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'Yes, Virginia'

Story

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Yes, Virginia

Yes, Virginia

CBS

Yes, Virginia tells the story of 8-year-old Virginia O'Hanlon, a young girl growing up in late 1800s New York City who always loved Christmas, until the playground bully, Charlotte tells her and the other children that Santa Claus doesn't exist.

Not sure what to believe, Virginia and her friend, Ollie, venture into the streets of New York City to uncover the truth. Along the way, they encounter a Scraggly Santa who is trying to raise money for the less fortunate (he admits he's not the real deal, but someone who sort of works for Santa Claus), an over-eager librarian with a shelf full of Christmas books, and interesting advice from Virginia's quirky scientist father and understanding mother.

Unable to find the answer, Virginia decides to write a letter to the New York Sun newspaper, knowing that their reputation for reporting the facts is cemented by their motto "If you see it in The Sun, it's so!" Virginia's letter makes its way to the curmudgeonly editor, Francis Church, who feels he has better things to do than respond to a little girl's question. But, with Virginia's determination, and a little help from Scraggly Santa, Mr. Church is persuaded to write the answer that became the most famous newspaper editorial of all time: "Yes, Virginia, there is a Santa Claus!"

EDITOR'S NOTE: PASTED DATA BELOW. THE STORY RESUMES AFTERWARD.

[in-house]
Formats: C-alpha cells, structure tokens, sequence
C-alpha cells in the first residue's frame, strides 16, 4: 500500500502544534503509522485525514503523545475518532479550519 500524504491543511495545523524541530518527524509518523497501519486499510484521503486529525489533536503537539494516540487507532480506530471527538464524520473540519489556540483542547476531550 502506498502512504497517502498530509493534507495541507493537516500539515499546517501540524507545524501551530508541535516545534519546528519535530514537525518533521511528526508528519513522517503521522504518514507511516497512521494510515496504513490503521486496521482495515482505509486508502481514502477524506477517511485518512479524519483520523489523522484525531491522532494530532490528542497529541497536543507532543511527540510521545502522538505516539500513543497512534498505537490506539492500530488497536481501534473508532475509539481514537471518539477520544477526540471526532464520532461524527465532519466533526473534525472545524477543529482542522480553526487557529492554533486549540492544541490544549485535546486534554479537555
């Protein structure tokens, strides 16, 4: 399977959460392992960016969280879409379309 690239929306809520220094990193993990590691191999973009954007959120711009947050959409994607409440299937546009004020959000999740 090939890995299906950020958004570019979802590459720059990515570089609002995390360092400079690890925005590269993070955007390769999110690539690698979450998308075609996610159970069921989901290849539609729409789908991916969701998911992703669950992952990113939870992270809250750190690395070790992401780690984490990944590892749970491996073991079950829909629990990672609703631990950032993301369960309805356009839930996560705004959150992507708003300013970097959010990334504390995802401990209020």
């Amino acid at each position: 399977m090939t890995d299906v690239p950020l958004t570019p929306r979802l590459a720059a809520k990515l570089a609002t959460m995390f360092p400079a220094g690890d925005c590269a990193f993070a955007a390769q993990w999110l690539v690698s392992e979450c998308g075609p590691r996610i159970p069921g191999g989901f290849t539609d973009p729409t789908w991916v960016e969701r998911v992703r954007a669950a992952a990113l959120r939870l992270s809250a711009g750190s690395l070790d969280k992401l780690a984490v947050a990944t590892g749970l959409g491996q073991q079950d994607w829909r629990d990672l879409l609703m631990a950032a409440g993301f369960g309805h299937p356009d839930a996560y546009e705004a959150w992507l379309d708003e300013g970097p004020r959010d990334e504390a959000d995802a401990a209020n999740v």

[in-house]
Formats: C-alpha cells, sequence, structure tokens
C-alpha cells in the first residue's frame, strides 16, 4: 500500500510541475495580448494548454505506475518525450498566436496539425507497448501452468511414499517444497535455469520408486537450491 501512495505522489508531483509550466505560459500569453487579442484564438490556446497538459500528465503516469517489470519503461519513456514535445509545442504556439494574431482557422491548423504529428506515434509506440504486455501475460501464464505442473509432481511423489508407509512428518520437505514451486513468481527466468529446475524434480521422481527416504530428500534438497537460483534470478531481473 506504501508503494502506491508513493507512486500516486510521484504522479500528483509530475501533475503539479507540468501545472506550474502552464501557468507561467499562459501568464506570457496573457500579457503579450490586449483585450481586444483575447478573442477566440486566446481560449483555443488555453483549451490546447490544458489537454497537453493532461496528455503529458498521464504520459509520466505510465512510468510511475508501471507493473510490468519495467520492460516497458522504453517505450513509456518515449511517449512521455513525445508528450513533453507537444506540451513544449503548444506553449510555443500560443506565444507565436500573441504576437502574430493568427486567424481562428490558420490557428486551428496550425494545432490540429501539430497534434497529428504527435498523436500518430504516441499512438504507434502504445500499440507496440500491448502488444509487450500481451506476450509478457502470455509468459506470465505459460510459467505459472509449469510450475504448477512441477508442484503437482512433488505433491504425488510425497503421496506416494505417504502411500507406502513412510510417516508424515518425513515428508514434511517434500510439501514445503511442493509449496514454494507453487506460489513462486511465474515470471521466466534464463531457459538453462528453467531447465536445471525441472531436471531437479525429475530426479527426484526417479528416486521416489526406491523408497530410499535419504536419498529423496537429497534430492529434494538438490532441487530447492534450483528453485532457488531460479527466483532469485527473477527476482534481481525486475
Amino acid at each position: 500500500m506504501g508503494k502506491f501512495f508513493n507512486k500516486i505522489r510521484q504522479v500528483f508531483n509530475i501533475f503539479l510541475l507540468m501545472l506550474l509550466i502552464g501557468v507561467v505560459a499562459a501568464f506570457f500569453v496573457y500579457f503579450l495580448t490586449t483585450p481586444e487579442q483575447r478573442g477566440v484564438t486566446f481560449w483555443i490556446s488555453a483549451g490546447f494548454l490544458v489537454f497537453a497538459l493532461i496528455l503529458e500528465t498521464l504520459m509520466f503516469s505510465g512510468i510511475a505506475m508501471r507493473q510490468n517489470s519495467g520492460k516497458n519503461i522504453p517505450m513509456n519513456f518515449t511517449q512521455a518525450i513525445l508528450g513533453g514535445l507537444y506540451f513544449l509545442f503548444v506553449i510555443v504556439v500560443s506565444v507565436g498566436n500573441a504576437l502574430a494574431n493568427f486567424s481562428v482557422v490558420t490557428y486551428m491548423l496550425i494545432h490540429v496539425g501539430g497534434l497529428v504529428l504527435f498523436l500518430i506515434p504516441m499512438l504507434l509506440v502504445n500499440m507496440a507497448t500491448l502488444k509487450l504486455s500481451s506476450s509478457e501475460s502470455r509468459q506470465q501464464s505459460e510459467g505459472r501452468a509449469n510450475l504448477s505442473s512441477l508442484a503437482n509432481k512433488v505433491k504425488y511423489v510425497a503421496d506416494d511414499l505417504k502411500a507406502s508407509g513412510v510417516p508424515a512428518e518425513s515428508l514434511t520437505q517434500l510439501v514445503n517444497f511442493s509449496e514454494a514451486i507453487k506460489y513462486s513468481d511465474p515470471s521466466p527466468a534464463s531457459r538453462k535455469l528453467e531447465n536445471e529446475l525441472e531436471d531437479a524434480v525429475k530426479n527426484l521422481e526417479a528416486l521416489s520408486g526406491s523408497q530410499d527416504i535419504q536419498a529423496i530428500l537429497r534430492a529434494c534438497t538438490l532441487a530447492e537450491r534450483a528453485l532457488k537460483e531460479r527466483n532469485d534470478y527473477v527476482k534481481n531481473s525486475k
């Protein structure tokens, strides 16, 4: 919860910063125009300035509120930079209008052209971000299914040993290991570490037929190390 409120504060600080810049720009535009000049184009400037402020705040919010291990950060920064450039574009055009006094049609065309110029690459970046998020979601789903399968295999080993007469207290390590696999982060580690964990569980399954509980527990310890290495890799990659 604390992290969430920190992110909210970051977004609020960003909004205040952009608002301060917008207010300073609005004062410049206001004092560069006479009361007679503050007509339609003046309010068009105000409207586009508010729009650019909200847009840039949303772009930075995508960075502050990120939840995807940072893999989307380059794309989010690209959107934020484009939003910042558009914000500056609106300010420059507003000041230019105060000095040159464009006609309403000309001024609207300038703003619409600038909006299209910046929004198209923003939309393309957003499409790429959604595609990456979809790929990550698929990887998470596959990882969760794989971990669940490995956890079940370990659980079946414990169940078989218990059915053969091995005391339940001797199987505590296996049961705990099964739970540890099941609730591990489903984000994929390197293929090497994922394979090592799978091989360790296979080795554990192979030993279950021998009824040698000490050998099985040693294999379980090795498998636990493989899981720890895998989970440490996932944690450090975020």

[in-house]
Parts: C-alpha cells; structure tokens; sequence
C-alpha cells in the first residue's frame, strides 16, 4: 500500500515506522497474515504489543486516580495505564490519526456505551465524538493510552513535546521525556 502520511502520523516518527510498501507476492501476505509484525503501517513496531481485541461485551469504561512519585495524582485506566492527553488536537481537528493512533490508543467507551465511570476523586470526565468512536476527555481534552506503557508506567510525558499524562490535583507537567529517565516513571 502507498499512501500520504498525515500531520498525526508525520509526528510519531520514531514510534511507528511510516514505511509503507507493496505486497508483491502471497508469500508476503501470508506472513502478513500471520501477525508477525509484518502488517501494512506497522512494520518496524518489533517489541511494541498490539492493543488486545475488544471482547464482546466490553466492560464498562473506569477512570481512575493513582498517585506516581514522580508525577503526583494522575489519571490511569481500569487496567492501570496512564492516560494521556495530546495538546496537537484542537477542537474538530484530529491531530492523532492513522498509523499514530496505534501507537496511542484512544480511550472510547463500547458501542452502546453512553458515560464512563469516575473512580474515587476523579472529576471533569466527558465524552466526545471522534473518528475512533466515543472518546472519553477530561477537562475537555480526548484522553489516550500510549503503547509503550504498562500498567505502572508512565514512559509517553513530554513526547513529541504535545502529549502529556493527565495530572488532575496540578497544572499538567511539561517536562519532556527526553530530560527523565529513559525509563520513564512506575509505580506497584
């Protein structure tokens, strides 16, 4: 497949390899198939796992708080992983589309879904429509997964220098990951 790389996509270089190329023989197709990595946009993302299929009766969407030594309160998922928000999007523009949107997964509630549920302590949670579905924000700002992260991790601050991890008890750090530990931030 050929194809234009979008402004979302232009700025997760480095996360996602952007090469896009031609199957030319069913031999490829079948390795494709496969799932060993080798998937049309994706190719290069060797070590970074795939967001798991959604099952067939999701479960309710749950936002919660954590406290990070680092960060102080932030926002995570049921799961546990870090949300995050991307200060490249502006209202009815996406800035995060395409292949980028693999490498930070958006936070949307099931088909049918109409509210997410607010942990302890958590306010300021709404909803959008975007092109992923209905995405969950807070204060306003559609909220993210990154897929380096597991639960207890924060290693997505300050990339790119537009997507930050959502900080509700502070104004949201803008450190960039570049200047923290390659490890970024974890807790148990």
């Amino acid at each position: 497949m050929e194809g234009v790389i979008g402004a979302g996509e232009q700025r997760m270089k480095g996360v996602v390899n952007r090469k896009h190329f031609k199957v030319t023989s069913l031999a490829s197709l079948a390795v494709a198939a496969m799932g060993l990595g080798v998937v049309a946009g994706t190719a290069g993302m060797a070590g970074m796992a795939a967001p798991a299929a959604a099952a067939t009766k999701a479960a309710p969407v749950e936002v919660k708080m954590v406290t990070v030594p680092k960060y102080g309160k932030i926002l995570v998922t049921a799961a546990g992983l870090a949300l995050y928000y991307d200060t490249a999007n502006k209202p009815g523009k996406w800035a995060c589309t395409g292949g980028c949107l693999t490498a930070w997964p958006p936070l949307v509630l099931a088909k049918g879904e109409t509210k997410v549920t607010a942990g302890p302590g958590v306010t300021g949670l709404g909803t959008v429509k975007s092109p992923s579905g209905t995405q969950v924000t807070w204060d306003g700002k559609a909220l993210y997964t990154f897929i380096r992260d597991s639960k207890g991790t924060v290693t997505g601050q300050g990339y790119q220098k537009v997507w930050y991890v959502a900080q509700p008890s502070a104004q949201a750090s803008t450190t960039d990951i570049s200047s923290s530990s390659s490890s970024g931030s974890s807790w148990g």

The CGI animation is beautiful to look at in stills, with dark shadows and colors (no doubt to put us in mind of the depressing 19th Century) but the characters speech and movements are stilted.

History

This story is based on the real letter that the real 8-year-old Virginia O'Hanlon wrote to editor Francis Pharcellus Church in 1897. Yes, Virginia was originally broadcast on CBS on December 11, 2009. Yes, Virginia was created and produced by Macy's and JWT in conjunction with The Ebeling Group and MEC Entertainment, a division of Mediaedge:cia. Yes, Virginia was written by Chris Plehal and directed by Peter Circuitt.

The Macy's department store played a big part in bringing this animated Christmas special to TV, being the largest sponsor. The brand name was all over the trailers, commercials and the special itself. Virginia appeared as a giant balloon in the Macy's Thanksgiving Day Parade in 2010.

Virginia also appeared with Harry Smith on CBS on December 17, 2010, in order to raise awareness about the Macy's and Make a Wish Foundation's Believe Campaign.

Virginia's timeless query and Church's eloquent response, have inspired other storytellers. Another animated version of this story titled Yes, Virginia, There Is a Santa Claus premiered on December 6, 1974 on ABC. That cartoon was produced by Bill Melendez, who also produced some of the Peanuts specials.

Cast

Yes, Virginia features a very talented cast.

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